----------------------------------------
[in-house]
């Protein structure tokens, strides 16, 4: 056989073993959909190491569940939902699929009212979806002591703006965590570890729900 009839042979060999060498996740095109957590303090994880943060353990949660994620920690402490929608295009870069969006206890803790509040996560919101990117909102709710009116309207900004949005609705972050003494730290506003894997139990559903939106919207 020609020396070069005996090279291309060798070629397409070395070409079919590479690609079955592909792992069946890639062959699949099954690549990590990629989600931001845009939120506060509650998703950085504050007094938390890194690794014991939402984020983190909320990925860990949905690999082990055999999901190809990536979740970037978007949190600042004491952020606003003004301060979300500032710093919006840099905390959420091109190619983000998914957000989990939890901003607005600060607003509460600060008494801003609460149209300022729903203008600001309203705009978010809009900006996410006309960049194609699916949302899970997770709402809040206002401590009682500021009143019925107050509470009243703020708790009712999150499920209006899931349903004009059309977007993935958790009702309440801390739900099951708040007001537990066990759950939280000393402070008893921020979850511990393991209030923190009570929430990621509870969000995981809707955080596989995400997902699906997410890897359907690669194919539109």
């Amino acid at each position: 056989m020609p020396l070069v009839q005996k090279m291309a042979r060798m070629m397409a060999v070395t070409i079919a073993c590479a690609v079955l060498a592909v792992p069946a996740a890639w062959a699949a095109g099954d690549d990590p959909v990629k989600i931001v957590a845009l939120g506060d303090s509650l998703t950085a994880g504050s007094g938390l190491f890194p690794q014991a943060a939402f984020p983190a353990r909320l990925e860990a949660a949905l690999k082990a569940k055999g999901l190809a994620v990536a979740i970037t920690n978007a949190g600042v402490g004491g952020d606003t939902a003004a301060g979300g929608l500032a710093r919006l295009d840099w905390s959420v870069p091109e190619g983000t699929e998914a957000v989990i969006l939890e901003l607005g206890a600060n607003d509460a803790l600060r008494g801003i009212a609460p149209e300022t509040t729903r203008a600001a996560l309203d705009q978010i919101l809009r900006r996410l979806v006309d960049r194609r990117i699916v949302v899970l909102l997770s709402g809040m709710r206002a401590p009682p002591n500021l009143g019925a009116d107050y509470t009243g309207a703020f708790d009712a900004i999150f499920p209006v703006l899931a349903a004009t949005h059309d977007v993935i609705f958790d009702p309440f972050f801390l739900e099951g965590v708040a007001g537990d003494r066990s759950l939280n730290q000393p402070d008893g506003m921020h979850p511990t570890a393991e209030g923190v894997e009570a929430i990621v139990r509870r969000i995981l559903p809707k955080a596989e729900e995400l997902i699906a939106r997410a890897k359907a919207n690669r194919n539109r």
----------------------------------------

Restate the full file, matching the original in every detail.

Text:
[in-house]
């Protein structure tokens, strides 16, 4: 056989073993959909190491569940939902699929009212979806002591703006965590570890729900 009839042979060999060498996740095109957590303090994880943060353990949660994620920690402490929608295009870069969006206890803790509040996560919101990117909102709710009116309207900004949005609705972050003494730290506003894997139990559903939106919207 020609020396070069005996090279291309060798070629397409070395070409079919590479690609079955592909792992069946890639062959699949099954690549990590990629989600931001845009939120506060509650998703950085504050007094938390890194690794014991939402984020983190909320990925860990949905690999082990055999999901190809990536979740970037978007949190600042004491952020606003003004301060979300500032710093919006840099905390959420091109190619983000998914957000989990939890901003607005600060607003509460600060008494801003609460149209300022729903203008600001309203705009978010809009900006996410006309960049194609699916949302899970997770709402809040206002401590009682500021009143019925107050509470009243703020708790009712999150499920209006899931349903004009059309977007993935958790009702309440801390739900099951708040007001537990066990759950939280000393402070008893921020979850511990393991209030923190009570929430990621509870969000995981809707955080596989995400997902699906997410890897359907690669194919539109």
């Amino acid at each position: 056989m020609p020396l070069v009839q005996k090279m291309a042979r060798m070629m397409a060999v070395t070409i079919a073993c590479a690609v079955l060498a592909v792992p069946a996740a890639w062959a699949a095109g099954d690549d990590p959909v990629k989600i931001v957590a845009l939120g506060d303090s509650l998703t950085a994880g504050s007094g938390l190491f890194p690794q014991a943060a939402f984020p983190a353990r909320l990925e860990a949660a949905l690999k082990a569940k055999g999901l190809a994620v990536a979740i970037t920690n978007a949190g600042v402490g004491g952020d606003t939902a003004a301060g979300g929608l500032a710093r919006l295009d840099w905390s959420v870069p091109e190619g983000t699929e998914a957000v989990i969006l939890e901003l607005g206890a600060n607003d509460a803790l600060r008494g801003i009212a609460p149209e300022t509040t729903r203008a600001a996560l309203d705009q978010i919101l809009r900006r996410l979806v006309d960049r194609r990117i699916v949302v899970l909102l997770s709402g809040m709710r206002a401590p009682p002591n500021l009143g019925a009116d107050y509470t009243g309207a703020f708790d009712a900004i999150f499920p209006v703006l899931a349903a004009t949005h059309d977007v993935i609705f958790d009702p309440f972050f801390l739900e099951g965590v708040a007001g537990d003494r066990s759950l939280n730290q000393p402070d008893g506003m921020h979850p511990t570890a393991e209030g923190v894997e009570a929430i990621v139990r509870r969000i995981l559903p809707k955080a596989e729900e995400l997902i699906a939106r997410a890897k359907a919207n690669r194919n539109r």